Biden Challenger Dean Phillips Signals He Might Not Leave the Race Quietly

Rep. Dean Phillips (D-Minn.) during a Democratic Candidate debate at the New England College Convention in Manchester, New Hampshire on Dec. 8.CJ Gunther/Zuma

Fight disinformation: Sign up for the free Mother Jones Daily newsletter and follow the news that matters.Dean Phillips may not go quietly into the night after the expected fizzle of his longshot primary challenge to President Joe Biden  The Minnesota Democratic Rep. told the New York Times Saturday that he would mull running on the ticket of No Labels, the third party organization loathed by liberals that is considering mounting a presidential bid.  
Phillips said that he might join No Labels if Biden and Trump were set for rematch—as it appears they currently are—and if polls showed that “Biden is almost certain to lose.” Currently general elections polls suggest a dead heat.
No Labels has courted self-styled centrist figures like Sen. Joe Manchin (D-W.V.) and former Gov. Larry Hogan of Maryland to lead its potential ticket. The dark money group denies that its possible entrance into the presidential race would drag down Biden more than Trump, but it has received funding from longtime GOP donors, Mother Jones has revealed, and reportedly also received support from Harlan Crow, the eccentric consevative donor whose lavish gifts to  Supreme Court Justice Clarence Thomas have ignited scrutiny of high court corruption.
Phillips, who told the Times that he is in touch with Nancy Jacobson, No Labels’ chief executive, insisted that he would only join No Labels in an effort to stop Trump. “If they put someone at the top of the ticket who could actually drive votes from Donald Trump, every Democrat in the United States of America should be celebrating it,’ Phillips said. “They haven’t made that determination.”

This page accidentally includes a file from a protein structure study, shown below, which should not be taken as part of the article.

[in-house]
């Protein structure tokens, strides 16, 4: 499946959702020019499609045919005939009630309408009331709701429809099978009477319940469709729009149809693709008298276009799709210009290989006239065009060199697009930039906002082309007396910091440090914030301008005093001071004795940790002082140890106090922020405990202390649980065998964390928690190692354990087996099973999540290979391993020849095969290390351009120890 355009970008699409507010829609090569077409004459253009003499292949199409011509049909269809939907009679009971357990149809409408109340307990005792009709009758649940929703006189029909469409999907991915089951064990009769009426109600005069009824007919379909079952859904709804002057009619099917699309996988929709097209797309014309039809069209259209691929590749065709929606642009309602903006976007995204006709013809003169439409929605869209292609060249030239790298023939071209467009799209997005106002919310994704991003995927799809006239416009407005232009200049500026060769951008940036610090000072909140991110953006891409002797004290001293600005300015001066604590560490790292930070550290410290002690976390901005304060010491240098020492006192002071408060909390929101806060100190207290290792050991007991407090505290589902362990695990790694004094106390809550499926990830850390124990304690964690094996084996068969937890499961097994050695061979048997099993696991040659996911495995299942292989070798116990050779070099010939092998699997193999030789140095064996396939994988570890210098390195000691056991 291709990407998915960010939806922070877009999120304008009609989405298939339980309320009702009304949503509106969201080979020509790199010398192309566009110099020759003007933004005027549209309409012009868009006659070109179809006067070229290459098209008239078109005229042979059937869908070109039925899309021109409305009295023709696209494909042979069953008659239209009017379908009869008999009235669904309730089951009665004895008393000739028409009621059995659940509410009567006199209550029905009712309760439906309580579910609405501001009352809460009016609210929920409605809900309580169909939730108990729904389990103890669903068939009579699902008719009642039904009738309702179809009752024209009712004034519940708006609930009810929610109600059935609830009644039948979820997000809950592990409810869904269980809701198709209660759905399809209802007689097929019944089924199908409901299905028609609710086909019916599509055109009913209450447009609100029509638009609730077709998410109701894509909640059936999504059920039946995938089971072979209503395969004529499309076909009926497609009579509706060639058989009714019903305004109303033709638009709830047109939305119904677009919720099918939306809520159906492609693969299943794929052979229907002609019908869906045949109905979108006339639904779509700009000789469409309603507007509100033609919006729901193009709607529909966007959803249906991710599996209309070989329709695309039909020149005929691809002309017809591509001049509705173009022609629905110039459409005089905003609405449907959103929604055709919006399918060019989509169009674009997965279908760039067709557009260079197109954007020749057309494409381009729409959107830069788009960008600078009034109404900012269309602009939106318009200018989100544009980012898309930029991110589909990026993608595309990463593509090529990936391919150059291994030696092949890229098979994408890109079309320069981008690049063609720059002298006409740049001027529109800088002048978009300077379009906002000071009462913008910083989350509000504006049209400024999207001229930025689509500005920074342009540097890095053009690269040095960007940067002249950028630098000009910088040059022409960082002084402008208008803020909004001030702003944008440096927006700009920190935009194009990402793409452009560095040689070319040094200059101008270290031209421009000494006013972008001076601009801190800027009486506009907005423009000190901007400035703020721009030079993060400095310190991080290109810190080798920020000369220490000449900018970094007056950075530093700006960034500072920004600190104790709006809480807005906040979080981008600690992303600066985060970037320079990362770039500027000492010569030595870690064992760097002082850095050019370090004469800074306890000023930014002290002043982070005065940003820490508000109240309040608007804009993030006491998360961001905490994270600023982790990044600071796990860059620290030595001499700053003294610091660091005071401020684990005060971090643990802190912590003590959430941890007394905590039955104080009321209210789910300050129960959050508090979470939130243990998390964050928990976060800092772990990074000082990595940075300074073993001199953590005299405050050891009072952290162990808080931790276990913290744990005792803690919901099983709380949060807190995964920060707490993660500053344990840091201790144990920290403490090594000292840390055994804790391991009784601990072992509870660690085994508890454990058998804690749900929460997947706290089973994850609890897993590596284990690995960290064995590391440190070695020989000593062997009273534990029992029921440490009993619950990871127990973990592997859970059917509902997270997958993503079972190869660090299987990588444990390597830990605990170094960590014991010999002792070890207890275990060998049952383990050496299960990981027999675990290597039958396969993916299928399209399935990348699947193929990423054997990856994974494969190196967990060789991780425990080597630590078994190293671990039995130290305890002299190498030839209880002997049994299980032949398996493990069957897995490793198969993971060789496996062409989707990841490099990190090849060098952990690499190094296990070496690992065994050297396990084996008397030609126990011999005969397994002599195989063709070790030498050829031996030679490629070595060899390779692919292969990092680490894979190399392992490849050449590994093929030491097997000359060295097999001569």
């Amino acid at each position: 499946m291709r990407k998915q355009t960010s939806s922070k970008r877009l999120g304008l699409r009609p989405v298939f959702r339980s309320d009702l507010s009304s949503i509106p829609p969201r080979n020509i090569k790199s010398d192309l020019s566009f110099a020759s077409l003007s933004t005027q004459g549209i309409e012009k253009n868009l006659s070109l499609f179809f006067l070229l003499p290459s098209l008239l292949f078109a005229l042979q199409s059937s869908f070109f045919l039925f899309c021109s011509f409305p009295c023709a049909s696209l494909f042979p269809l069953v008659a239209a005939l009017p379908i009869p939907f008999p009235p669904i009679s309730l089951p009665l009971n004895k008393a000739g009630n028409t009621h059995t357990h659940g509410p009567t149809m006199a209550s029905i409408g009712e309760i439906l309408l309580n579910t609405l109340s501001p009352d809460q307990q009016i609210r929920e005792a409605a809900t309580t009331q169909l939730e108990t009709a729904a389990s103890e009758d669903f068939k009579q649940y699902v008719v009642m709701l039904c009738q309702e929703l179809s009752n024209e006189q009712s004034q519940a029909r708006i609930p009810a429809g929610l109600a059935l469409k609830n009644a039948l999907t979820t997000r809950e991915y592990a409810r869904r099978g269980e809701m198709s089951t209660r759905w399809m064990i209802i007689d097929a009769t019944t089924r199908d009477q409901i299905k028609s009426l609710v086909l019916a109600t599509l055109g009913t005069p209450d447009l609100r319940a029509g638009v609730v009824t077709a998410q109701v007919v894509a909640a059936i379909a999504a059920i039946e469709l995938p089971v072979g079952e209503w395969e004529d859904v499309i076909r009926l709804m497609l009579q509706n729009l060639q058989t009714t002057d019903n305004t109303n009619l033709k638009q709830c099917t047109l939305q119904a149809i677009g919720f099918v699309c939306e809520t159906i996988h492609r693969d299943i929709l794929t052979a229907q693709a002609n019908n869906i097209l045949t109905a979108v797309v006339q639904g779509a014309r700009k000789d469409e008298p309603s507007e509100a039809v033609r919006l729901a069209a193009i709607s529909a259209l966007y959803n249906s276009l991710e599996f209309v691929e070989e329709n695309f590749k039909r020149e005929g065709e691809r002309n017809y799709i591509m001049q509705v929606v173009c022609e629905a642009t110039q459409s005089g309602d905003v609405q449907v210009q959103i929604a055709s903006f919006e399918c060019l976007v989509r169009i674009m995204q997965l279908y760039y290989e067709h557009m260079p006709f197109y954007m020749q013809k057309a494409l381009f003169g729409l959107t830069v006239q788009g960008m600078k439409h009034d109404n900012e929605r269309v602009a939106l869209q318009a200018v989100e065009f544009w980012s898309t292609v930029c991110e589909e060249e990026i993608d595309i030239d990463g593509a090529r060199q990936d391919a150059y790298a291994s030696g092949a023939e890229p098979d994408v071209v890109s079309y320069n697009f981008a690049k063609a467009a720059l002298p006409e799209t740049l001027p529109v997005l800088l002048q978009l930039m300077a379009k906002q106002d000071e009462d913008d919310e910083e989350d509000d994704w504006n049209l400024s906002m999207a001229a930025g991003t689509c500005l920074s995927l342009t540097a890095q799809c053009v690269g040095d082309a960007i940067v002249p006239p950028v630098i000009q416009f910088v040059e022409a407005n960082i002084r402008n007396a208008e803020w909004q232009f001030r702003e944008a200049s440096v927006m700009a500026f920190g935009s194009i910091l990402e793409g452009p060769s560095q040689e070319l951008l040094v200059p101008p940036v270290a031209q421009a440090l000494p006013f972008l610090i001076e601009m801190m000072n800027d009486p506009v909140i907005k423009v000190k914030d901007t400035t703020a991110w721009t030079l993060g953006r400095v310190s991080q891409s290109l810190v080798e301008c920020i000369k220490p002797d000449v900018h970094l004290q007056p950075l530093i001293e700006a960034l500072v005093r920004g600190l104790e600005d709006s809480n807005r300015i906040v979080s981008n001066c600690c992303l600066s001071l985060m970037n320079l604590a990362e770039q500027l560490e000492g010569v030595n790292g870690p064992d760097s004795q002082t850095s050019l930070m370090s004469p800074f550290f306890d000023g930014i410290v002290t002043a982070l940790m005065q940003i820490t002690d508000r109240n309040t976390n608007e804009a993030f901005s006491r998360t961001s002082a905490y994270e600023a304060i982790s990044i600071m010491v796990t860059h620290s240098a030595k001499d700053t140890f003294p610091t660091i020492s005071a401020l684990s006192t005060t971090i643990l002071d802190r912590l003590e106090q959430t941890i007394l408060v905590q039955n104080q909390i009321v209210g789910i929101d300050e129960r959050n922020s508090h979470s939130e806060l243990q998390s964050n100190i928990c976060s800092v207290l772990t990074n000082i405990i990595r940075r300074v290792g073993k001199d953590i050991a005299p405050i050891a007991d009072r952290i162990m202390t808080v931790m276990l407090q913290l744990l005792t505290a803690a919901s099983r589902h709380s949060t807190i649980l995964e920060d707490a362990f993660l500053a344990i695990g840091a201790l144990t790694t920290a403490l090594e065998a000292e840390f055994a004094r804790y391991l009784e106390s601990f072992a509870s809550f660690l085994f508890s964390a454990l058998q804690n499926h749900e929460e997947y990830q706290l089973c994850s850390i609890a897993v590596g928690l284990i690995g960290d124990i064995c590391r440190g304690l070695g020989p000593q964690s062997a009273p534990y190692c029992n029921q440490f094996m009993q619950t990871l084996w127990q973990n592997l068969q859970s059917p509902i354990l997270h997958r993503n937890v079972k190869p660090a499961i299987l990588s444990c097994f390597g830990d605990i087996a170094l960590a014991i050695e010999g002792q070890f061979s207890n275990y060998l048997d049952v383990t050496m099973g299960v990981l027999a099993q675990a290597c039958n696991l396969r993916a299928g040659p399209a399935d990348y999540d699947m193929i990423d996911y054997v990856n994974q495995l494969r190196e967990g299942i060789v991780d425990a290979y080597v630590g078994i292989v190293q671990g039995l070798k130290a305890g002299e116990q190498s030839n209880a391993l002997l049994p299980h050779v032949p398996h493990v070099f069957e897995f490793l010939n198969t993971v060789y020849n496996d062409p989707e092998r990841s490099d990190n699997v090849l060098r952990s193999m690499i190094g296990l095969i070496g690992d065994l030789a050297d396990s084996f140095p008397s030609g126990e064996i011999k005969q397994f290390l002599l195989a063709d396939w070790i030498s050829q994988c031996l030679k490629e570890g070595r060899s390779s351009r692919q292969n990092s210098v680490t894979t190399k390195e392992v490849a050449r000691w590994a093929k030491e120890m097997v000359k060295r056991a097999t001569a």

Phillips, meanwhile, lost an unusual supporter on Saturday. The artificial intelligence company OpenAI banned the account of the company that build “Dean.Bot,” which mimicked Phillips and was intended to converse with voters on his website. The company took down the bot after the suspension. The ban followed reporting by the Washington Post pointing out that OpenAI’s rules bar using its technology in political campaigns. The late bot was paid for by a superPAC backing Phillips which has received $1 million from hedge fund investor Bill Ackman, the seemingly ubiquitous critic of lefty campus activists and diversity initiatives who gained notice recently for pushing successfully for the ouster of Harvard President Claudine Gay over plagiarism charges. Ackman has recently been busy penning extremely long tweets defending his wife, former MIT professor Neri Oxman, against similar allegations.